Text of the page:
Day 4.  On our last day, our boat went back to North Atoll for the scheduled dives. We had overcast skies again but everyone hoped we could complete the dives.  Our boat tender riding on the waves as we went to Malayan Wreck for our first descent, our group agreed to just stay at the wall and had an easy dive.  I just observed all the fish and creatures before me as I went through, although everyone’s hoping for another surprise. J There were yellow and black breams, damsels, surgeons, fusiliers, bluefin trevally, triggers, humphead wrasse, moray and of course sharks.  The white tip swimming coyly below me just like any ordinary fish.  The weather has been down cast and it started to drizzle already.  After more than two hours interval we geared for the next dive which was my last descent at the reefs, notifying our DM.  My noon flight the next day restricted me to let go of the last dive of the cruise.  There wasn’t rain anymore but the waves persisted.  We went back to Malayan Wreck determined to make most of my last descent as Fr John urged.  We went for the wall observing the fish life there, the visibility still good.  There were triggers, breams, trevally, snappers, fusiliers and variety of chromis.  After 40 minutes, I slowly ascend for my safety stop to a coral garden watching the reef fishes, then DM Wally signaled for a shark pointing ahead of me – there it was! On a spot of white sands about 6 meters from the surface, there lying flat on the sand a lone gray reef shark almost a meter in size.  Lying peacefully asleep on its habitat – what a wonderful sight! Perching behind the corals for few minutes, I watched it in awe J  Angel came over and went far by taking a photo – perhaps disturbed by the lights, it quickly swam away. L Though it was time to surface, we still linger in the coral garden until Angel pointed out the wreck just a little ahead of us – how can I be short-sighted! We quickly swam to the spot grateful that there wasn’t current, circled and went around. I was thrilled – I love wrecks! There was lot of dwellers down the wreck – giant groupers, trevally, sweet lips, wrasses, parrots and more – such an active fish life.  We managed to take some photos and explored a bit but heard signals to get back to chase boat for the ascent. It started to rain already and the waters getting more choppy.  Angel and I was the last as we raced back for the boat, which we can hardly see underwater.  We hold unto the boat as it quickly left the spot as the waves getting fiercer.  I hold on to Angel’s hand while we’re on the raging waters with the boat moving until he got on,  and the stairs was moved for me to climb up.   Sometimes you need to be tough to survive  certain conditions.  Anyway, the small wreck was a fine way to end my quest at the reefs, it was my longest dive during the cruise at 63 minutes.      We sped off riding on the waves to take refuge in the yacht.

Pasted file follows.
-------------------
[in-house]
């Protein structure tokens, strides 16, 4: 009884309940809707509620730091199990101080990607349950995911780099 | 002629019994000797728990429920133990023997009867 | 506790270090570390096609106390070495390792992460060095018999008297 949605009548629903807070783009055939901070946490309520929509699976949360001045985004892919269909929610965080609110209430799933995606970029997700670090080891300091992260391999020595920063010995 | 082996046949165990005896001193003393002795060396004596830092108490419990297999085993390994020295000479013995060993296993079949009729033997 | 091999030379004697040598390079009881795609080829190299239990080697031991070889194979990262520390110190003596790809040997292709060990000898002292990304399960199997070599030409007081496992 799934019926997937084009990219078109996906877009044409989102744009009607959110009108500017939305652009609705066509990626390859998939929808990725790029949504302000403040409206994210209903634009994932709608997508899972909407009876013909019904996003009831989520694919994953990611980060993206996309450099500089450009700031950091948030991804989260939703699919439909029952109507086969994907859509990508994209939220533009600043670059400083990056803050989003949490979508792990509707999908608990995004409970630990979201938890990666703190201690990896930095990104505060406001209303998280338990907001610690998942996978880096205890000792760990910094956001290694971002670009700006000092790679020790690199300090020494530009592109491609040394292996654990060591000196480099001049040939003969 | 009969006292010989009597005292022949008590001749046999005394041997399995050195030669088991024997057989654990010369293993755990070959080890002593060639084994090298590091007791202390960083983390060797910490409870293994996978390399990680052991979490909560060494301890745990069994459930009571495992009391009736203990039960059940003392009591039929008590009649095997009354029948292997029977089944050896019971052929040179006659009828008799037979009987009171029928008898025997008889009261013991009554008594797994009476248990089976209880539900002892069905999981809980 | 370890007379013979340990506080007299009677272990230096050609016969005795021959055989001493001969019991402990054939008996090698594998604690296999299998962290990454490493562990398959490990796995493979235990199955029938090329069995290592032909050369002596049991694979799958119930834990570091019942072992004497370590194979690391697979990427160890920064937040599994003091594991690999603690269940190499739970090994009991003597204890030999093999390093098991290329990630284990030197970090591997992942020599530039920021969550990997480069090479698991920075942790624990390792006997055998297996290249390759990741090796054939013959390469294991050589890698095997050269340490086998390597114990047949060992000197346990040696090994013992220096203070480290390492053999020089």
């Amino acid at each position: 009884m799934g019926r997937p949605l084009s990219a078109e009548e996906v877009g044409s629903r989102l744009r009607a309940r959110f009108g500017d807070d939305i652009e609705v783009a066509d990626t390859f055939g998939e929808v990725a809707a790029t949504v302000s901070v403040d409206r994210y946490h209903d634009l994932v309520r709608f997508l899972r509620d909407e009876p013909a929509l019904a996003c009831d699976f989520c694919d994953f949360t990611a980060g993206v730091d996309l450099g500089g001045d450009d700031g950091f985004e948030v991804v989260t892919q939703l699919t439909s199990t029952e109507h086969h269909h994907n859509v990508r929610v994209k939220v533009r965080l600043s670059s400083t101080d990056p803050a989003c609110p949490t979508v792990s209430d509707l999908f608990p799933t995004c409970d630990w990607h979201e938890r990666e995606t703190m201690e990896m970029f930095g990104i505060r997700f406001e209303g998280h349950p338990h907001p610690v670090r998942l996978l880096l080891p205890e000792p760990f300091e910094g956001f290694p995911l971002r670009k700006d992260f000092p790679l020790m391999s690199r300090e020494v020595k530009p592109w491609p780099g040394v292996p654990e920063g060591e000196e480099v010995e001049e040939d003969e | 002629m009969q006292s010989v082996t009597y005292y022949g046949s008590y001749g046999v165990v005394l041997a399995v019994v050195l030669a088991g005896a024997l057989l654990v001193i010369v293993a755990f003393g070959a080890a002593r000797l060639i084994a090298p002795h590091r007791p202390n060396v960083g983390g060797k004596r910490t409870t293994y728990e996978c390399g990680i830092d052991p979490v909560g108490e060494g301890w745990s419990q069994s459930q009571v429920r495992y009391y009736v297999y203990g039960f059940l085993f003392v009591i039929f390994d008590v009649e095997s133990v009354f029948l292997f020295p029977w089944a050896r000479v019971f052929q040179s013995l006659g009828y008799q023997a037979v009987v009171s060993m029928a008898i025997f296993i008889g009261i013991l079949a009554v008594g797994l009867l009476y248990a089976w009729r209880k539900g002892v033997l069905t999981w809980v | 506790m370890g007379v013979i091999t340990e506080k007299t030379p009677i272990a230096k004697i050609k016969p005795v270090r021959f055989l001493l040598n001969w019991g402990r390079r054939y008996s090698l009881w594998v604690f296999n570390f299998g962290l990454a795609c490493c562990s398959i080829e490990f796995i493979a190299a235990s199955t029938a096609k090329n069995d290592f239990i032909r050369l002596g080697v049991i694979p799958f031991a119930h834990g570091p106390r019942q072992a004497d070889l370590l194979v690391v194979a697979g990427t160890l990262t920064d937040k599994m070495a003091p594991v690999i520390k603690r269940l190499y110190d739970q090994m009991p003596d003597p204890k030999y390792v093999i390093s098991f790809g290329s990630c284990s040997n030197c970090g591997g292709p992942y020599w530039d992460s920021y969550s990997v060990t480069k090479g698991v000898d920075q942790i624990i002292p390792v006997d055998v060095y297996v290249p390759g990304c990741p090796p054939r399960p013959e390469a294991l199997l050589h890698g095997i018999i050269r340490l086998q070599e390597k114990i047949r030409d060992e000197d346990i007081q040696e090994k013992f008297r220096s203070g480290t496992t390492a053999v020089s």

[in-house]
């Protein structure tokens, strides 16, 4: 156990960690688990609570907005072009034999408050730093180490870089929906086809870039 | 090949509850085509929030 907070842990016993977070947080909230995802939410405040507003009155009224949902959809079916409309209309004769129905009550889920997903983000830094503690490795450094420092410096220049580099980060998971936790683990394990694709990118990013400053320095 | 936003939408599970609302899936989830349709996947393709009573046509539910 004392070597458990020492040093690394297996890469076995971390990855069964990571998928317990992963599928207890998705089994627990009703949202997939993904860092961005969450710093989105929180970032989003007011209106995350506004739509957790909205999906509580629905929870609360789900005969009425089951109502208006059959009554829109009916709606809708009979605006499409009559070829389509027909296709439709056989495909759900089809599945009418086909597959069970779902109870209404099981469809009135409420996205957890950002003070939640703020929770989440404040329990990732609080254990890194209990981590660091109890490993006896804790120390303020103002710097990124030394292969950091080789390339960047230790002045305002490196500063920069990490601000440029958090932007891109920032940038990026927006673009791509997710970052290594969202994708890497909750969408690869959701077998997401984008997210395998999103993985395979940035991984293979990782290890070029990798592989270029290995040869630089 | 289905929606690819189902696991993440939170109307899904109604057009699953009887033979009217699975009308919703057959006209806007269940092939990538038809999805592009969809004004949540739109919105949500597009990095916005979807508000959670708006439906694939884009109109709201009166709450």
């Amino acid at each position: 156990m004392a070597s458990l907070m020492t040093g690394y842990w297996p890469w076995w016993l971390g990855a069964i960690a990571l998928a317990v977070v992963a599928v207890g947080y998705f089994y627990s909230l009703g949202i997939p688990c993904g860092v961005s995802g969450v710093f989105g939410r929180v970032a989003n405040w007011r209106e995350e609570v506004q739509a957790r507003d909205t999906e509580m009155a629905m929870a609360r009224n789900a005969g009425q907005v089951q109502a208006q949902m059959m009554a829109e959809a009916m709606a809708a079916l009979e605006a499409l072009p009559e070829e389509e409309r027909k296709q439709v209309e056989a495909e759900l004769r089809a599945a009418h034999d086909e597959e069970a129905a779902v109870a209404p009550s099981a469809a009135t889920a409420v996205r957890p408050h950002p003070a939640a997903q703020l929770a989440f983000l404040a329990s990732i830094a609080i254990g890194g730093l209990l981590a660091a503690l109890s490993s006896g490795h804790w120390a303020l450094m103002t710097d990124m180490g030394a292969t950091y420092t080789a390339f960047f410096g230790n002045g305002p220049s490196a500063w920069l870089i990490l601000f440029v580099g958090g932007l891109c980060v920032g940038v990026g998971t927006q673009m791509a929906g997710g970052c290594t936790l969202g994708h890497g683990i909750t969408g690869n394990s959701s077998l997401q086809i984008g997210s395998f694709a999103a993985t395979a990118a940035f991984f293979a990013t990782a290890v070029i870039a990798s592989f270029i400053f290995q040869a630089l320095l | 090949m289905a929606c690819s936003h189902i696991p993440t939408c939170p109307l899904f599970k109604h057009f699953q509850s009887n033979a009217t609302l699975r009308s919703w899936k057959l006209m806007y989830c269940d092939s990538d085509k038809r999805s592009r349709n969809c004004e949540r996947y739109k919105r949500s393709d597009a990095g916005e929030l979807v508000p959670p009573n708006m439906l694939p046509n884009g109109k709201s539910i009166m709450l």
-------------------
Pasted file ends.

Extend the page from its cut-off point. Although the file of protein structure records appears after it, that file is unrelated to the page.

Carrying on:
Pair of many-spotted sweetlips